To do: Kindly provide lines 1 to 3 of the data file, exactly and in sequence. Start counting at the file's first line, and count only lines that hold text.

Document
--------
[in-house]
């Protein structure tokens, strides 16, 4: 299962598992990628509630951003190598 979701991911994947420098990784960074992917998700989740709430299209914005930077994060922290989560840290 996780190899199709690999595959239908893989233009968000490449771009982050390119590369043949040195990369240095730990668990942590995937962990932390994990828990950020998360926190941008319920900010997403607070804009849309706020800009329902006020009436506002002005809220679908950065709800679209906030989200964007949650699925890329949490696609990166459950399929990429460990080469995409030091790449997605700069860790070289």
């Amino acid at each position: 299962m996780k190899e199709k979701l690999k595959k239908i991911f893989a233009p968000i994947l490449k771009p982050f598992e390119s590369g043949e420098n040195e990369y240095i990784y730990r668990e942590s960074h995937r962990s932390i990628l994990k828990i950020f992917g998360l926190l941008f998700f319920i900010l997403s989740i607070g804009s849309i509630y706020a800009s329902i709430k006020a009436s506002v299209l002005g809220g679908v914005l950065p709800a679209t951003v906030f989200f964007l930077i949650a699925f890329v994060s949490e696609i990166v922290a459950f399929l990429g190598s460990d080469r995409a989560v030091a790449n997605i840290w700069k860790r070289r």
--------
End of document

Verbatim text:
[in-house]
């Protein structure tokens, strides 16, 4: 299962598992990628509630951003190598 979701991911994947420098990784960074992917998700989740709430299209914005930077994060922290989560840290 996780190899199709690999595959239908893989233009968000490449771009982050390119590369043949040195990369240095730990668990942590995937962990932390994990828990950020998360926190941008319920900010997403607070804009849309706020800009329902006020009436506002002005809220679908950065709800679209906030989200964007949650699925890329949490696609990166459950399929990429460990080469995409030091790449997605700069860790070289």
């Amino acid at each position: 299962m996780k190899e199709k979701l690999k595959k239908i991911f893989a233009p968000i994947l490449k771009p982050f598992e390119s590369g043949e420098n040195e990369y240095i990784y730990r668990e942590s960074h995937r962990s932390i990628l994990k828990i950020f992917g998360l926190l941008f998700f319920i900010l997403s989740i607070g804009s849309i509630y706020a800009s329902i709430k006020a009436s506002v299209l002005g809220g679908v914005l950065p709800a679209t951003v906030f989200f964007l930077i949650a699925f890329v994060s949490e696609i990166v922290a459950f399929l990429g190598s460990d080469r995409a989560v030091a790449n997605i840290w700069k860790r070289r």